Amber Rudd hits back at UN expert who savaged Tories over poverty in UK
Amber Rudd today hit back at a UN expert who issued a damning report about the state of poverty in the UK.
In her first Commons appearance since her dramatic return to the Cabinet, the Work and Pensions Secretary said it was “wholly inappropriate” for special rapporteur Philip Alston to say the UK welfare system was inflicting “great misery” on the most vulnerable in society.
After a 12-day fact finding mission to the UK Mr Alston said the Government approach was “putitive and mean-spirited” and said ministers were “in denial” about hardship in the UK.
He singled out the controversial Universal Credit system for criticism, saying claimants were being treated “like guinea pigs” and that the Government were ignoring critics.
But taking questions from MPs, Ms Rudd took aim at Mr Alston's verdict and the “extraordinary political nature of his language” he used in his damning report.
"We on this side of the House will always engage with professionals, with experts with NGOs," she said.
"We are not so proud that we don’t think we can learn as we try to adjust Universal Credit for the benefit of everybody.
"But that sort of language was wholly inappropriate and actually discredited a lot of what he was saying."
Meanwhile, junior minister Sarah Newton also took aim at Mr Alston as she told MPs the UN report contained “factual errors”.
But Shadow Work and Pensions Secretary Margaret Greenwood called on the Government to "end the state of denial" and halt the rollout of the Universal Credit system.
Mr Alston said in his report last Friday: “Government policies have inflicted great misery unnecessarily, especially on the working poor, on single mothers struggling against mighty odds, on people with disabilities who are already marginalised, and on millions of children who are locked into a cycle of poverty from which many will have great difficulty escaping.”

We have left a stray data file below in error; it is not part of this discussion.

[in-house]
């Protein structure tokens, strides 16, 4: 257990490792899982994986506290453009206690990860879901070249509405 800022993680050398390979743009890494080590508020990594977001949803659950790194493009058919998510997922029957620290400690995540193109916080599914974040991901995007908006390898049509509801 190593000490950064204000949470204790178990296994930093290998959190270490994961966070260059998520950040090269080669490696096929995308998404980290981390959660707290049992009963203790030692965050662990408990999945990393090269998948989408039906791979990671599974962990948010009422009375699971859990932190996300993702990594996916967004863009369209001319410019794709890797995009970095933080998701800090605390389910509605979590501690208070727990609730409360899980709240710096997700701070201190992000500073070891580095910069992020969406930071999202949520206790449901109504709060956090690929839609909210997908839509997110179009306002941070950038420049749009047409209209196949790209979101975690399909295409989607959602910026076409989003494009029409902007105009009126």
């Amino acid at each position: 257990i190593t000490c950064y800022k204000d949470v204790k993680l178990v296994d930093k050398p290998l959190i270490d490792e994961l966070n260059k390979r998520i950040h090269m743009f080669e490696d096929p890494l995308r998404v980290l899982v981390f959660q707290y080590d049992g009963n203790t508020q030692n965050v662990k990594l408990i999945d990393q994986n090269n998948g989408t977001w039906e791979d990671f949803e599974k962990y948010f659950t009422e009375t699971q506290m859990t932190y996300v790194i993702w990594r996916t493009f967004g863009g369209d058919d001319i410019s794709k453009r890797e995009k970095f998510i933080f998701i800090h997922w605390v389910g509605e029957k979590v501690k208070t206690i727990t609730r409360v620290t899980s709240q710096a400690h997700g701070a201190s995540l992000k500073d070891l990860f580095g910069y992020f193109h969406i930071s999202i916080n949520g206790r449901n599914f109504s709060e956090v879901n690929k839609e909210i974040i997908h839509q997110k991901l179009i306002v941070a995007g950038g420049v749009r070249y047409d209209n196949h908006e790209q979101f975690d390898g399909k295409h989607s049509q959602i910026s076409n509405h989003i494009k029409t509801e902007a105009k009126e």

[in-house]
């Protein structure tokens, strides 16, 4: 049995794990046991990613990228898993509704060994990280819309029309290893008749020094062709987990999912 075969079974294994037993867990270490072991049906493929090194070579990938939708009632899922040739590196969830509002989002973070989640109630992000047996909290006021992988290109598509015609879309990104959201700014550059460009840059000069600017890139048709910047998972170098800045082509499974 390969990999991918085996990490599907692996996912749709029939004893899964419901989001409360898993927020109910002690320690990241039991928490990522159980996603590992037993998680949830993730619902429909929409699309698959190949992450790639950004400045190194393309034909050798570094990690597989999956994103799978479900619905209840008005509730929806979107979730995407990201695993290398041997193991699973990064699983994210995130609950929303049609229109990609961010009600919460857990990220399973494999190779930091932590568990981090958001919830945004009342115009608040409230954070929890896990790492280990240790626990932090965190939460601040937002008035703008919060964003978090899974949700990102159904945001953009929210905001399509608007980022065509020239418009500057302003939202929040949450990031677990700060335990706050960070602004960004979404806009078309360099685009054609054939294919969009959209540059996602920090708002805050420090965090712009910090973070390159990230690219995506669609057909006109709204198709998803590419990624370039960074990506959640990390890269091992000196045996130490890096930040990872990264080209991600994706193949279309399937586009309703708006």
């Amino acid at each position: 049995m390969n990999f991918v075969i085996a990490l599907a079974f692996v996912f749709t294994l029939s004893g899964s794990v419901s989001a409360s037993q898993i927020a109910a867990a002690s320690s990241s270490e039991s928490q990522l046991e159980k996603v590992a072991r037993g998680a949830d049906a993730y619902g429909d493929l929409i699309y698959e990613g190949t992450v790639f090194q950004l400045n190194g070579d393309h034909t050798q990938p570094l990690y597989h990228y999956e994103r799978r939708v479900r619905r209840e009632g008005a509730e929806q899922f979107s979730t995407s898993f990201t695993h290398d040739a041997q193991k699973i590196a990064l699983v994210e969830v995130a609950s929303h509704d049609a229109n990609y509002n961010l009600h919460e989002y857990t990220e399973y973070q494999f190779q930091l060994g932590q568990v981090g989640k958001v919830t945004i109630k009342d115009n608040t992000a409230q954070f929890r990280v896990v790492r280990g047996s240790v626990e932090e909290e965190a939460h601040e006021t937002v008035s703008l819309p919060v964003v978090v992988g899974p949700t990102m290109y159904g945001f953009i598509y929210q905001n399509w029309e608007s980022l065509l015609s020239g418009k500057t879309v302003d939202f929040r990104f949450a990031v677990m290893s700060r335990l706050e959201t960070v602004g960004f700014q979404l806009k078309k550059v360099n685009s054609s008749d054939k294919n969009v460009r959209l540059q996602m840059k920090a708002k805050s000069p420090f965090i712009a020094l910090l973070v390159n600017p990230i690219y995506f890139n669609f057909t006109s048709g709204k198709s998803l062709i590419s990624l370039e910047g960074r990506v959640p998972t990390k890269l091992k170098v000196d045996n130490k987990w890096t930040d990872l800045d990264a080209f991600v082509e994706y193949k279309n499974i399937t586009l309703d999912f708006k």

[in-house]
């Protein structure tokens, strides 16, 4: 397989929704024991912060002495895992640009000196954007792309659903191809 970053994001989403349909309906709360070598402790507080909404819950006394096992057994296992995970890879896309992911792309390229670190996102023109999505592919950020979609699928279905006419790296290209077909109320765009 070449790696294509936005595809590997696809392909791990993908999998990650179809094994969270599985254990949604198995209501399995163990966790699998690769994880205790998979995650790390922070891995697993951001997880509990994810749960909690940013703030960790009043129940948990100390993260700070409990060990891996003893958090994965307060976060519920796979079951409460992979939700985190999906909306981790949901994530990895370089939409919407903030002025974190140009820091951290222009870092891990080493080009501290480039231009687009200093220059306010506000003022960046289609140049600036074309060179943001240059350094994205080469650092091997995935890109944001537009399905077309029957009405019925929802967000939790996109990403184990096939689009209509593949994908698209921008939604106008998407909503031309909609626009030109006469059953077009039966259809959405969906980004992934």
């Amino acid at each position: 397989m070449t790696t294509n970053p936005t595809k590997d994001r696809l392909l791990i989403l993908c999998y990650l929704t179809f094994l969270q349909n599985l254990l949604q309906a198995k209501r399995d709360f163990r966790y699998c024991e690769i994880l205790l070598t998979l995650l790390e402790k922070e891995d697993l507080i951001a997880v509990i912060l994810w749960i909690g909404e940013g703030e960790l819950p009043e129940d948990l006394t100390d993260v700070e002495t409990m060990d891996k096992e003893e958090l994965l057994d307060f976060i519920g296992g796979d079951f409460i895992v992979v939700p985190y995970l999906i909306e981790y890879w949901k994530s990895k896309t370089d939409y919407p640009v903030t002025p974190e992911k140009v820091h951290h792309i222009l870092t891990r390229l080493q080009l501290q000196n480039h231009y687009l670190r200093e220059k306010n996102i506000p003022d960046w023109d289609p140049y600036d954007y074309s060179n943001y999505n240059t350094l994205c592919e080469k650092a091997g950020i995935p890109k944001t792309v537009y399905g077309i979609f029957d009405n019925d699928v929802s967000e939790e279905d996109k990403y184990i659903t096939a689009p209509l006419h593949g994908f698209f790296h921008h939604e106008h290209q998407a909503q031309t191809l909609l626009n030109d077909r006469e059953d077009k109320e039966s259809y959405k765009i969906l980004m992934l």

He added: “British compassion for those who are suffering has been replaced by a punitive, mean-spirited, and often callous approach apparently designed to instil discipline where it is least useful, to impose a rigid order on the lives of those least capable of coping with today’s world, and elevating the goal of enforcing blind compliance over a genuine concern to improve the well-being of those at the lowest levels of British society."
But a Government spokesman said: “We completely disagree with this analysis. With this Government’s changes, household incomes have never been higher, income inequality has fallen, the number of children living in workless households is at a record low and there are now one million fewer people living in absolute poverty compared with 2010.
“Universal Credit is supporting people into work faster, but we are listening to feedback and have made numerous improvements to the system including ensuring 2.4 million households will be up to £630 better off a year as a result of raising the work allowance.
“We are absolutely committed to helping people improve their lives while providing the right support for those who need it.”
Elsewhere in her Commons appearance, Ms Rudd hinted at a change of direction on Universal Credit, noting that she was "listening very carefully" to concerns.
Ms Rudd took over as Work and Pensions Secretary on Friday after Esther McVey quit the post in protest at Theresa May's Brexit plan.